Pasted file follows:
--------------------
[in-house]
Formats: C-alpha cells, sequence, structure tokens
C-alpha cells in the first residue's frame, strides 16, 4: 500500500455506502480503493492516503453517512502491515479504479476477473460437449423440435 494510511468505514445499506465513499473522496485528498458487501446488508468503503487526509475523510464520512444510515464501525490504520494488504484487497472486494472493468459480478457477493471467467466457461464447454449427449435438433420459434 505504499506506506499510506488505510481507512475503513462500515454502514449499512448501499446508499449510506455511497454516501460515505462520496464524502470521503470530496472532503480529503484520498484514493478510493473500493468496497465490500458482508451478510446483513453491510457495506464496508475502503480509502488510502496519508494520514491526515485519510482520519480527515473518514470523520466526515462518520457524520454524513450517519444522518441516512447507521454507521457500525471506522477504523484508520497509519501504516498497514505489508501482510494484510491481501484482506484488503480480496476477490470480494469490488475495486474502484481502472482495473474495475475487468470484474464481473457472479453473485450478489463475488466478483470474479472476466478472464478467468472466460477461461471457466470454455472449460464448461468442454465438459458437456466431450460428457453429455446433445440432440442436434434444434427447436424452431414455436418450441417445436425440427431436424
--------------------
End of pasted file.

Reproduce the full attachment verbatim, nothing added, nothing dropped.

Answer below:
[in-house]
Formats: C-alpha cells, sequence, structure tokens
C-alpha cells in the first residue's frame, strides 16, 4: 500500500455506502480503493492516503453517512502491515479504479476477473460437449423440435 494510511468505514445499506465513499473522496485528498458487501446488508468503503487526509475523510464520512444510515464501525490504520494488504484487497472486494472493468459480478457477493471467467466457461464447454449427449435438433420459434 505504499506506506499510506488505510481507512475503513462500515454502514449499512448501499446508499449510506455511497454516501460515505462520496464524502470521503470530496472532503480529503484520498484514493478510493473500493468496497465490500458482508451478510446483513453491510457495506464496508475502503480509502488510502496519508494520514491526515485519510482520519480527515473518514470523520466526515462518520457524520454524513450517519444522518441516512447507521454507521457500525471506522477504523484508520497509519501504516498497514505489508501482510494484510491481501484482506484488503480480496476477490470480494469490488475495486474502484481502472482495473474495475475487468470484474464481473457472479453473485450478489463475488466478483470474479472476466478472464478467468472466460477461461471457466470454455472449460464448461468442454465438459458437456466431450460428457453429455446433445440432440442436434434444434427447436424452431414455436418450441417445436425440427431436424